Stephen King recently stirred up a bit of controversy with his announcement that his next book, Joyland, from Hard Case Crime, will not have an electronic edition. I’m glad he retained his electronic rights and is using them as he sees fit. One of his comments which generated some controversy was “let people stir their sticks and go to an actual bookstore rather than a digital one.” I took Mr. King to task for that statement on my blog (not that he noticed or anything). Here I want to make a more general defense of electronic bookbuying. And by electronic bookbuying, I mean both ordering physical books online as well as downloading ebooks.
There are several reasons why being able to buy books electronically are a good thing. First, not everyone lives near a bookstore, whether one of the big box stores or an independent book store. And most small town bookstores, at least the ones that aren’t second hand stores that carry mostly romance, tend to have limited stock. (Limited selection is a problem I’ll address in relation to chain stores in a later paragraph.) My family moved during my sophomore year of high school, and the town we moved to was small and at least an hour from the nearest retail bookstore.
I would have killed to have had Amazon then or an ereader. However, desktop computers were still new; few people had them. I certainly didn’t, and even if I had, online bookselling didn’t yet exist. My point is that the ability to purchase books has been a boon to the segment of our population who don’t have easy access to a physical bookstore. The precise mechanism is immaterial. Whether books are purchased in hard copy form through Amazon, B&N, or independent book dealers and mailed to the buyer, or downloaded onto an ereader or tablet, books are reaching a wider audience than they ever have before.
I know some of you are saying, but what about libraries. I’m all for them, but have you been in some of the rural libraries recently? They’re aren’t exactly experiencing a boom time. The selection is often thin, and fiction tends towards the top bestsellers. Depending on the tastes of the community, or perhaps the librarian’s perception of the community’s tastes, genre fiction may or may not be a priority. Buying books in any formant solves this problem.
Another reason buying electronic books is a good thing is that many older readers find holding a large hardcover to be uncomfortable. Mass market paperbacks are disappearing. Ereaders and tablets have been decreasing in mass, meaning they’re easier to hold. It’s also a lot easier to enlarge the type on an electronic book than it is a print book, meaning you can on the former but not on the latter. As a consequence, more older people, people with physical disabilities, or people with vision problems are able to read comfortably now whereas before the advent of electronic books they couldn’t.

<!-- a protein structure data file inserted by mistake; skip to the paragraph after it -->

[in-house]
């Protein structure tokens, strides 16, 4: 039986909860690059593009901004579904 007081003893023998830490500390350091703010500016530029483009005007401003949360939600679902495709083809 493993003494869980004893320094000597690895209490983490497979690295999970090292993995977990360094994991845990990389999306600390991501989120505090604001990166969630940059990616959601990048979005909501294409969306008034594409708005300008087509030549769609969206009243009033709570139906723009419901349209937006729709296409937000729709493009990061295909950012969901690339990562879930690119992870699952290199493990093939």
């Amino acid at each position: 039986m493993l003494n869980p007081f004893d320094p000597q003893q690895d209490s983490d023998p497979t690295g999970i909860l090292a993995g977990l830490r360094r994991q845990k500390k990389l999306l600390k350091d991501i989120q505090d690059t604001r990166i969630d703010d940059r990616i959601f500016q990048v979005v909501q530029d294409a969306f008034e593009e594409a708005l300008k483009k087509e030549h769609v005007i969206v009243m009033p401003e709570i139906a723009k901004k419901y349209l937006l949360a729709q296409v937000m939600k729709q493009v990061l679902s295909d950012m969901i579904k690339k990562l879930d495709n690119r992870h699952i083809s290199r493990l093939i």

Selection is another reason buying books through online booksellers in any format is a good thing. I’m fortunate in that the city in which I currently reside has three stores that sell books as one of their main products. (No, I don’t mean Wal-Mart.) At least you would think I’m fortunate. And I am, although not as much as it would appear at a casual glance. Two of these bookstores are part of a regional chain known as Hastings. The other is Barnes and Noble.
Hastings isn’t primarily a bookstore and hasn’t been for years. Most of the floor space is devoted to games, video, and music. Only about 1/3 to ¼ of the store is devoted to books, depending on the particular location you’re at. Many of the lower shelves are empty. Depending on which section you’re in, up to half of the titles are turned face out to give the impression of a full shelf. And the kicker is that a few years ago Hastings began selling used books. While they’re marked as such (by a large sticker that sometimes takes the cover art with it when removed), the used books are mixed in with the new books and make up ¼ to ½ of the titles. The customer service is some of the worst I’ve ever encountered, to the point that I rarely darken the door of the place.
Barnes and Noble is better, but not by a great deal and getting worse. In the three and a half years I’ve lived here, the space devoted to books has continued to diminish to make room for toys, games, puzzles, Nook accessories, and assorted doodads. The number of titles has decreased while the volume of the music played over the PA system has gotten louder. Over half of the chairs have been removed, making it hard to find a place to read comfortably. Barnes and Noble moved to the mall shortly before I moved here. On weekends, when B&N stays open later than the mall, all the teenagers below the legal driving age whose parents have dropped them at the mall for the evening come in and hang out, often chasing each other up and down the elevators, talking loudly, and engaging in activity that’s generally disruptive. While the management stops the worst of this behavior, enough of it goes on to make the experience there less than pleasant. I like hanging out at B&N on Friday evenings after my son has gone to bed and my wife watches TV, but the appeal lessens on a regular basis.
When I buy a book online (hard copy or electronic), I don’t have to get out in the heat, deal with traffic, or any of the other aggravations. I have a much broader selection from which to choose. All of which is appealing.
I want bookstores to stay. A world without them is not an appealing place to me. But I also want to be able to order books online in whatever format I choose, be it print or electronic. I also recognize that not everyone can visit a bookstore. And for those reasons I support digital bookstores.
End of rant.